Viking Sanlorenzo 88By George L. Petrie
Several years ago New Jersey-based Viking Yachts embarked on a major collaborative effort with England's Princess Yachts to create the Viking Sport Cruisers line. To say that the effort was successful would be an understatement; the line now comprises more than a dozen models of flying bridge, express, and motoryacht styles ranging from 43 to 84 feet. But the Sport Cruisers are production yachts, and many owners have expressed a desire to move up in size and/or to have a truly custom yacht while staying in the Viking family.
To satisfy them, Viking employed the same collaborative approach, this time teaming with the Italian custom yacht builder Sanlorenzo, renowned for its half-century tradition of craftsmanship, quality, and luxury. Unlike the majority of Italian yards that rely on vast networks of subcontractors, Sanlorenzo is one of the few that builds virtually everything in-house: every component of the hull and superstructure; mechanical, plumbing, and electrical systems; and the hallmark carpentry. Small wonder. It's the same philosophy that Viking Yachts has itself embraced for many years.
The first fruit of this collaboration is an 88-foot motoryacht, built for Viking as a spec project to support its marketing and sales efforts; future Viking Sanlorenzo 88s will be customized for each owner. Sanlorenzo currently builds about 25 custom yachts each year and has been selling its 88 in Europe for several years. But as a result of its collaboration with Viking, several design changes have been introduced to address the demands of the American market.
Among the more noticeable ones is the shape of the hull-side windows. Viking specified larger elliptical portholes in the master stateroom, but Sanlorenzo went a step farther, reconfiguring the portholes in all of the staterooms, giving the yacht a more cohesive style and a more upscale look. Rather than arguing over the change, the two companies settled on a solution that made the yacht better and that both partners could endorse.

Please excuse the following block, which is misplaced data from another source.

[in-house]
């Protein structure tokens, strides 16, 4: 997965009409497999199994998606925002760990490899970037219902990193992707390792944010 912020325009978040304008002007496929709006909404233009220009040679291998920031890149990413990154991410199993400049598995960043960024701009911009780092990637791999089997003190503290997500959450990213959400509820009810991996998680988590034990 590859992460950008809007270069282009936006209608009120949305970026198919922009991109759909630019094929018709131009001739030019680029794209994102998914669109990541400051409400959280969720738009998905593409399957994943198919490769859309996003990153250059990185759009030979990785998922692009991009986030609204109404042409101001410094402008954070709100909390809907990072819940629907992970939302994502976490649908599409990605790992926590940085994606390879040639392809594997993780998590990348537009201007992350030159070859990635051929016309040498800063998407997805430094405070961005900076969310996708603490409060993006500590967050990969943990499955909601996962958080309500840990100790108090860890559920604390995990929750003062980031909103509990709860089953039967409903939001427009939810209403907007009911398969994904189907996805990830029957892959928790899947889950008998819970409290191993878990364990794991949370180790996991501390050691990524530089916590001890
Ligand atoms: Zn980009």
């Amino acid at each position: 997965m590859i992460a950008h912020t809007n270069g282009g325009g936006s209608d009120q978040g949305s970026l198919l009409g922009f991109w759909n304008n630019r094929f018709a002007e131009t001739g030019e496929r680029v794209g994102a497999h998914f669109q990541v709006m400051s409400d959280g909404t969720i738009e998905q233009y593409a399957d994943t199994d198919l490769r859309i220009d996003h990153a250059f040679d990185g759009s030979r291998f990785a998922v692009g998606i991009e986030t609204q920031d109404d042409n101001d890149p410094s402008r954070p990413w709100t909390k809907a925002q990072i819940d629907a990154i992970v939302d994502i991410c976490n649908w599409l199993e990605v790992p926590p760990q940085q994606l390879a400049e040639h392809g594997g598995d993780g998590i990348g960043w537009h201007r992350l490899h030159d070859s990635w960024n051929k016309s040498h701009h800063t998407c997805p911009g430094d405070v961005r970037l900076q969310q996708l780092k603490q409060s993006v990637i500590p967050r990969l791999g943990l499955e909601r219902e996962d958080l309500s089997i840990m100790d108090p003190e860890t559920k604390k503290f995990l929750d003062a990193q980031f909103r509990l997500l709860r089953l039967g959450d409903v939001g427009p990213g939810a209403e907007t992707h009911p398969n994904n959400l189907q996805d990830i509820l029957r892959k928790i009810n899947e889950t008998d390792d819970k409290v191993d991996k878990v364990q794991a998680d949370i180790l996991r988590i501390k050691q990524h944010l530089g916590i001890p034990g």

A host of other design changes were similarly positive. Prop tunnels were to reduce draft to a Bahamas-friendly 5'11", and as a result, the hull is probably more efficient because of the reduced shaft angle that the tunnels permit. Air conditioning capacity was increased to cope with temperatures in southern Atlantic and Caribbean cruising destinations, which are typically well above those in Mediterranean and northern European waters. Appliances and related systems were redesigned to utilize brands that are readily serviceable in the United States, and to make sure things were installed right, engineers and technicians from each major equipment vendor participated in the redesign and inspected the final installation in the yard. Probably the most labor-intensive change that Viking stipulated was that all bilge areas be faired and finished in white Awlgrip. When this Herculean task was done, Sanlorenzo acknowledged that it was worth the effort, making it easier to keep things clean and to spot even small drips or leaks so they can be eliminated before becoming big problems.